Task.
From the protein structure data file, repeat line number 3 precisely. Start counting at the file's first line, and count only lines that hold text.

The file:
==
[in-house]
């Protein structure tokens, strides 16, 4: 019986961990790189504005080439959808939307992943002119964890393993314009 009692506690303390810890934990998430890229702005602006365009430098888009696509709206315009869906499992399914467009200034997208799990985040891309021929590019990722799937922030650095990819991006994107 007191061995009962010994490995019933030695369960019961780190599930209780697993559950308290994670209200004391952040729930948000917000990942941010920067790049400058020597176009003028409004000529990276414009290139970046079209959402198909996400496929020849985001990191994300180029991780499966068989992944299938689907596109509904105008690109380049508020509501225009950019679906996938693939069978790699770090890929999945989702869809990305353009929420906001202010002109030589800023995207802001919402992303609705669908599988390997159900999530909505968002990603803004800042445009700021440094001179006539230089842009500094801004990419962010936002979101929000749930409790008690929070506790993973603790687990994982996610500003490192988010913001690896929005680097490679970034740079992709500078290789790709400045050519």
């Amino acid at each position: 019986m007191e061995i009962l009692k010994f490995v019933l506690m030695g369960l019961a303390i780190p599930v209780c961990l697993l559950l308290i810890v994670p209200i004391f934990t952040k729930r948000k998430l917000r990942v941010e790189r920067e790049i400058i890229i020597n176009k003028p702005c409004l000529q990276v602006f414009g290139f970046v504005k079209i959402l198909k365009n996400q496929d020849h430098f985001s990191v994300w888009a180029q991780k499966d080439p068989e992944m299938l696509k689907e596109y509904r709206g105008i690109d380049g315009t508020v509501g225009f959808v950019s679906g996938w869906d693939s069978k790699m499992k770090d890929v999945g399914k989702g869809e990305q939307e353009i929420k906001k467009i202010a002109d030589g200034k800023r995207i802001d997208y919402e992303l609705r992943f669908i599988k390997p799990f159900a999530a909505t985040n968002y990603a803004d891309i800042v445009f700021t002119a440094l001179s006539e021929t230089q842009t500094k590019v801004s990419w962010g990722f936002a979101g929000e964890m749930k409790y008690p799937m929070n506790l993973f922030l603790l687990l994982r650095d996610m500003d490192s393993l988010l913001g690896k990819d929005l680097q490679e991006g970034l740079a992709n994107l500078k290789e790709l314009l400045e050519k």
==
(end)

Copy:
């Amino acid at each position: 019986m007191e061995i009962l009692k010994f490995v019933l506690m030695g369960l019961a303390i780190p599930v209780c961990l697993l559950l308290i810890v994670p209200i004391f934990t952040k729930r948000k998430l917000r990942v941010e790189r920067e790049i400058i890229i020597n176009k003028p702005c409004l000529q990276v602006f414009g290139f970046v504005k079209i959402l198909k365009n996400q496929d020849h430098f985001s990191v994300w888009a180029q991780k499966d080439p068989e992944m299938l696509k689907e596109y509904r709206g105008i690109d380049g315009t508020v509501g225009f959808v950019s679906g996938w869906d693939s069978k790699m499992k770090d890929v999945g399914k989702g869809e990305q939307e353009i929420k906001k467009i202010a002109d030589g200034k800023r995207i802001d997208y919402e992303l609705r992943f669908i599988k390997p799990f159900a999530a909505t985040n968002y990603a803004d891309i800042v445009f700021t002119a440094l001179s006539e021929t230089q842009t500094k590019v801004s990419w962010g990722f936002a979101g929000e964890m749930k409790y008690p799937m929070n506790l993973f922030l603790l687990l994982r650095d996610m500003d490192s393993l988010l913001g690896k990819d929005l680097q490679e991006g970034l740079a992709n994107l500078k290789e790709l314009l400045e050519k």